Ukraine minister seeks G7 help to export 40 million tonnes of grain

Around 20 million tons of grain are currently still stocked in Ukraine from the previous harvest and are waiting to be exported, Solskyj explained, while farmers have also started the spring sowing campaign. [RONALD WITTEK/EPA-EFE]

Global food security and the impact of Russia’s invasion are high on the agenda of the G7 agriculture ministers meeting on Friday and Saturday (13-14 May), with Ukrainian minister Mykola Solskyj as a special guest.

“The war aggravates the situation of global food security significantly and demonstrates once again the impact that conflicts have on global food security,” German Agriculture Minister Cem Özdemir, who hosts the meeting as part of the country’s G7 presidency, said in his opening speech on Friday.

The Green minister also welcomed the participation of his Ukrainian counterpart, who he already met with bilaterally ahead of the summit.

“It is invaluable to get information first-hand from you today on the situation of agriculture in your country,” Özdemir told his colleague.

A major concern Solskyj is expected to discuss with the G7 ministers is how to support Ukraine logistically to help export grain, as its ports are blocked or destroyed by Russia.

“It is very important for us to coordinate with the seven countries [of the G7], as we are looking for opportunities to support Ukraine in its current situation,” he told reporters after his meeting with the German minister.

Around 20 million tonnes of grain are currently still stored in Ukraine from the previous harvest and are waiting to be exported, Solskyj explained, while farmers have also started the spring sowing campaign.

“We are aware that yields will be much lower this year than in the last couple of years, but I still expect that we will get an extra 30 to 40 million tonnes of wheat that will then need to be exported,” he added.

On Thursday (12 May), the European Commission announced it would introduce so-called “solidarity lanes” to improve the logistics for grain exports from Ukraine to EU countries, including by rail.

Commission opens 'solidarity lanes' to strengthen EU-Ukraine food export

The European Commission has introduced new so-called ‘solidarity lanes’ to improve EU-Ukraine connectivity for grain export, including through railways, amid the blockade of Ukrainian ports due to the Russian invasion.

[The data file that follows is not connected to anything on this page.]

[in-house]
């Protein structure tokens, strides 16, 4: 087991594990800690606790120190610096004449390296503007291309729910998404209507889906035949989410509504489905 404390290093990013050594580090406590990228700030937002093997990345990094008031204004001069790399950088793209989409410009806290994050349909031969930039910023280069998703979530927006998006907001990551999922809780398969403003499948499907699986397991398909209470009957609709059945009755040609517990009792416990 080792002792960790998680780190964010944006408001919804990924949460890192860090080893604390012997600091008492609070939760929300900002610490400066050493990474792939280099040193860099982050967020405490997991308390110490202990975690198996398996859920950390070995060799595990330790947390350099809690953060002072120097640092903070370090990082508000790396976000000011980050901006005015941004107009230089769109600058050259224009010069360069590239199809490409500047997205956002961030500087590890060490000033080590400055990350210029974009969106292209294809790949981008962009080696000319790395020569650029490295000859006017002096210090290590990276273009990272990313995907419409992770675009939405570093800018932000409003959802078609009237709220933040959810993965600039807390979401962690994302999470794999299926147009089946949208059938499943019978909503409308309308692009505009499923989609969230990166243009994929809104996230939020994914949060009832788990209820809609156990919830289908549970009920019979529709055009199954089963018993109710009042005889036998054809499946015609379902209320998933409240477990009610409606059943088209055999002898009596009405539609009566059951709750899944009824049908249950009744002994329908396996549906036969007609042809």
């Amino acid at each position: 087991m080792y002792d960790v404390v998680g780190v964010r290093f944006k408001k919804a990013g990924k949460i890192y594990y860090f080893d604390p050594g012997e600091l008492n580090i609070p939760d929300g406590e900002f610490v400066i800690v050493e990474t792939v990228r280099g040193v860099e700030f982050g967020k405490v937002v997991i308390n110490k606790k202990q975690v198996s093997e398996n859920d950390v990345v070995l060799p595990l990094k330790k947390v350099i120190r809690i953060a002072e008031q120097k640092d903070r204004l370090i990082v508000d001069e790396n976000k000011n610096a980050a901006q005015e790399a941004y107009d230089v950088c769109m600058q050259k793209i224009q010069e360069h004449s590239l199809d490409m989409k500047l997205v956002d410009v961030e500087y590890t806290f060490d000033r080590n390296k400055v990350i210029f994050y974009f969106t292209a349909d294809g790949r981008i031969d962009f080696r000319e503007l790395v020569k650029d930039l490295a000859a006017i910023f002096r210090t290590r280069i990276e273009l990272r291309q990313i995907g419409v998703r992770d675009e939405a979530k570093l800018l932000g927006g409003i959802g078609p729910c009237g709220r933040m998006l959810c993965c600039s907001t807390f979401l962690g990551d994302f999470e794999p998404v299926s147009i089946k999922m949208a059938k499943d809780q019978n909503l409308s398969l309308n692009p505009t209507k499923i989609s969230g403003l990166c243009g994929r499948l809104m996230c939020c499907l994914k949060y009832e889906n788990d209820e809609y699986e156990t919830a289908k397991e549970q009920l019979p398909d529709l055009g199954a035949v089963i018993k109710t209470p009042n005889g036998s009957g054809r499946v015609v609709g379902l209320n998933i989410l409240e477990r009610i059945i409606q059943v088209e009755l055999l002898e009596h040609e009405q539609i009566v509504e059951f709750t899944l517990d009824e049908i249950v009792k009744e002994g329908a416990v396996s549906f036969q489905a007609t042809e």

Solskyj called on the G7, who include EU countries France, Italy, and Germany, plus the US, Canada, Japan, and the UK, to also ramp up export support measures.

“We, as well as the G7, are aware that the situation globally also depends on this,” he said, referring to Ukraine’s role as a major supplier of grain worldwide.

Stabilising global markets

Meanwhile, the impacts of the crisis are also on the ministers’ menu.

Speaking during the meeting, Qu Dongyu, director-general of the United Nations’ agriculture and food association (FAO), warned that even before the start of the Russian attack, around 193 million people worldwide were “acutely food insecure and in need of urgent assistance”.

“It is in this dramatic context that we now face the war in Ukraine,” he added.

According to the FAO, Qu stressed, one of the most crucial instruments to counter food price spikes in the face of the war is market transparency. He thus called on the ministers to “refrain from imposing export restrictions, which can exacerbate food price increases and undermine trust in global markets”.

Özdemir also stressed the importance of committing to open international markets.

“Functioning world markets are the basis for stable market prices.”

Meanwhile, Özdemir also warned once again that efforts to tackle the climate and biodiversity crises should not be slowed down in the face of the war. In this context, he said he wanted to discuss the transition towards sustainable global food systems with his G7 colleagues.

Commission slams Slovakia's proposed restriction of grain, cereal exports

Slovakia has tabled a proposal that would restrict agricultural commodities exports in light of the war in Ukraine, a move the European Commission has condemned, warning any bans of this nature to destabilise markets and lead to price increases.

[Edited by Zoran Radosavljevic]

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